The Micro1v8 is very similar to the earlier MicroFTX design:

  • Same FT230XQ chip
  • Same overall size
  • Same I/O voltage ranges

With the following improvements:

  • On-board 1.8V regulator and 1.8V default I/O level
  • On-board TX and RX LEDs
  • Simpler jumper configuration to switch to 3.3V operation
  • Access to 5V and 3.3V regardless of selected I/O level

And the following tradeoffs:

  • Changed pin layout (although VIO, RX, TX, and GND still match)
  • No access to CBUSx pins

Drivers

Windows, Mac OS X

FTDI provides two types of drivers for their chips, including the FT230X that powers the Micro1v8:

  • VCP (“Virtual COM Port”) makes the device appear as a serial port
  • D2XX provides an API for bitbang and other direct access

Note that the FT-X EEPROM contains a bit which determines whether the Windows driver will create a Virtual COM Port (VCP) for a particular device. By default it does create one, but you can use FTDI’s FT_Prog utility to check or change the default. You can also force it to create a COM port by going into the device manager and overriding the settings manually.

Linux (serial port)

FTDI chips are handled by the kernel driver ftdi_sio and create a serial device named like /dev/ttyUSB0. All Linux distributions should support it out-of-the-box these days.

To allow non-root access to the /dev/ttyUSB* device nodes, add your user to the dialout group and log-in again:

$ adduser $USER dialout

Linux (direct access)

If you don’t need the device node, or if you want to use bitbang IO like in the example below, a library like libftdi can be used independently of the kernel version.

To allow non-root access with libftdi or similar, create (or download) a file named /etc/udev/rules.d/10-ftx.rules containing:

SUBSYSTEM=="usb", ACTION=="add", \
  ATTRS{idVendor}=="0403", ATTRS{idProduct}=="6015", GROUP="plugdev"

Android

FTDI’s Java D2xx library supports the FT230XQ on Android 3.2 and above. They also provide a UART terminal application on the Play store.

Bitbang GPIO

The FT230X supports bitbang GPIO (general-purpose input/output) modes that allow you to set and read digital pins directly. It’s a great way to let your computer drive a simple binary output, or to read the state of a switch. For full details, see the FT230X website and datasheet. FTDI’s bitbang app note AN232R-01 is also a useful reference.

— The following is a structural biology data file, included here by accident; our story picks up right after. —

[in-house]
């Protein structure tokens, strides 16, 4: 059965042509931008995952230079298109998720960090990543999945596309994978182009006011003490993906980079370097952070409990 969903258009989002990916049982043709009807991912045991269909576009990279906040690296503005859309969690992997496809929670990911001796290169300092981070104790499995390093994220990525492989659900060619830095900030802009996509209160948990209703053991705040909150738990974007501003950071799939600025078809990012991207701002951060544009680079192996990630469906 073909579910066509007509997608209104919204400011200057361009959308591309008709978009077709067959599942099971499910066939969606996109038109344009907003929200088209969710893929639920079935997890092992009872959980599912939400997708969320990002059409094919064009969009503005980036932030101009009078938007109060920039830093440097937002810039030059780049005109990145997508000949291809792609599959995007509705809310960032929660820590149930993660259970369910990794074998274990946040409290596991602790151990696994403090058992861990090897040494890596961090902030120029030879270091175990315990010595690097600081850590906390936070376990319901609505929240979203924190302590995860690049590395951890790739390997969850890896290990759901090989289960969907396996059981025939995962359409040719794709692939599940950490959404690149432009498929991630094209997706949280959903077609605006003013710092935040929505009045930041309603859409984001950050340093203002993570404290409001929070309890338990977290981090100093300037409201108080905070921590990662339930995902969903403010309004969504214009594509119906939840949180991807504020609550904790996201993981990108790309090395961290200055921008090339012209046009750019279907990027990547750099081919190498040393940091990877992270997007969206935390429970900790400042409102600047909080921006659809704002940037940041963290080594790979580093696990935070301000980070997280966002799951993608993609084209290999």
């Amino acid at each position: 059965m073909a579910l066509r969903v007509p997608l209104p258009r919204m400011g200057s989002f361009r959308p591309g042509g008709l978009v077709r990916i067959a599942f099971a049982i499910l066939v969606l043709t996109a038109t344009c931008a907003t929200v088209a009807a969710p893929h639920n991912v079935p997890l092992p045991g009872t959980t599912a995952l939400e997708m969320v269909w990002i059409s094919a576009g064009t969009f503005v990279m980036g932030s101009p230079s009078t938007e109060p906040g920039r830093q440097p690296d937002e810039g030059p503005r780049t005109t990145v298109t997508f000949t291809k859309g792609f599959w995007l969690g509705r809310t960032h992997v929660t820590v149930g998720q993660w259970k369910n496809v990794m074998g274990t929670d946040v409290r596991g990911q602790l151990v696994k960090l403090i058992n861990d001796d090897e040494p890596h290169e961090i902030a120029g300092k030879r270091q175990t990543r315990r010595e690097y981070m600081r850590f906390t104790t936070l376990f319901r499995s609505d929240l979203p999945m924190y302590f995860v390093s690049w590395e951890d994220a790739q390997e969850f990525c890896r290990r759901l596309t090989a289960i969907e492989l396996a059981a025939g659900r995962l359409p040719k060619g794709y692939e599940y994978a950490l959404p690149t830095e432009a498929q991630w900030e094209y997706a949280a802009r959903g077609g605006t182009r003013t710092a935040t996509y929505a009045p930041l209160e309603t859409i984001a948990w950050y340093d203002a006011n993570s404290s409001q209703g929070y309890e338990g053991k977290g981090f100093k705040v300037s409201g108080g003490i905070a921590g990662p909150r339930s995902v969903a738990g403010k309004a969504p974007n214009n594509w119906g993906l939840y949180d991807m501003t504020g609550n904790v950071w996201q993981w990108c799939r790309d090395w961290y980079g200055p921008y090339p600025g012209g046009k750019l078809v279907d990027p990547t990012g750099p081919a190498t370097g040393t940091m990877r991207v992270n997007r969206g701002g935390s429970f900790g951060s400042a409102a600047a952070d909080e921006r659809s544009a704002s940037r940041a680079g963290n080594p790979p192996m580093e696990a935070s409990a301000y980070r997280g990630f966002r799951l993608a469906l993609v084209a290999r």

Two forms of bitbang are supported by the chip. They are enabled with FD_SetBitMode (D2XX) or ftdi_set_bitmode (libftdi):

  • BITMODE_BITBANG uses the RX, TX, CTS, and RTS pins and works out of the box
  • BITMODE_CBUS uses the CBUSx pins, but needs to be enabled first in the EEPROM

Note that the Micro1v8 does not expose the CBUSx pins, so BITMODE_CBUS would probably only be useful for manual control of the onboard LEDs.

On Linux, libftdi provides an easy way to use bitbang. The python bindings are poor, but it’s straightforward in C. This program will toggle the RX, TX, CTS, and RTS pins every time it’s run:

#include <ftdi.h>
#include <err.h>

int main(int argc, char *argv[])
{
    struct ftdi_context ftdi;
    unsigned char x;

    /* Initialize and find device */
    if (ftdi_init(&ftdi) < 0)
        err(1, "ftdi_init");

    if (ftdi_usb_open(&ftdi, 0x0403, 0x6015) < 0)
        err(2, "can't open device");

    /* Enable bitbang */
    if (ftdi_set_bitmode(&ftdi, 0xff, BITMODE_BITBANG) < 0)
        err(3, "can't enable bitbang mode");

    /* Read state & flip it */
    if (ftdi_read_pins(&ftdi, &x) < 0)
        err(4, "can't read");
    x ^= 0xff;
    if (ftdi_write_data(&ftdi, &x, 1) < 0)
        err(5, "can't write");

    /* Close device */
    ftdi_usb_close(&ftdi);
    ftdi_deinit(&ftdi);

    return 0;
}

To test it out, download this file as ftdi-bitbang.c, compile, and run it: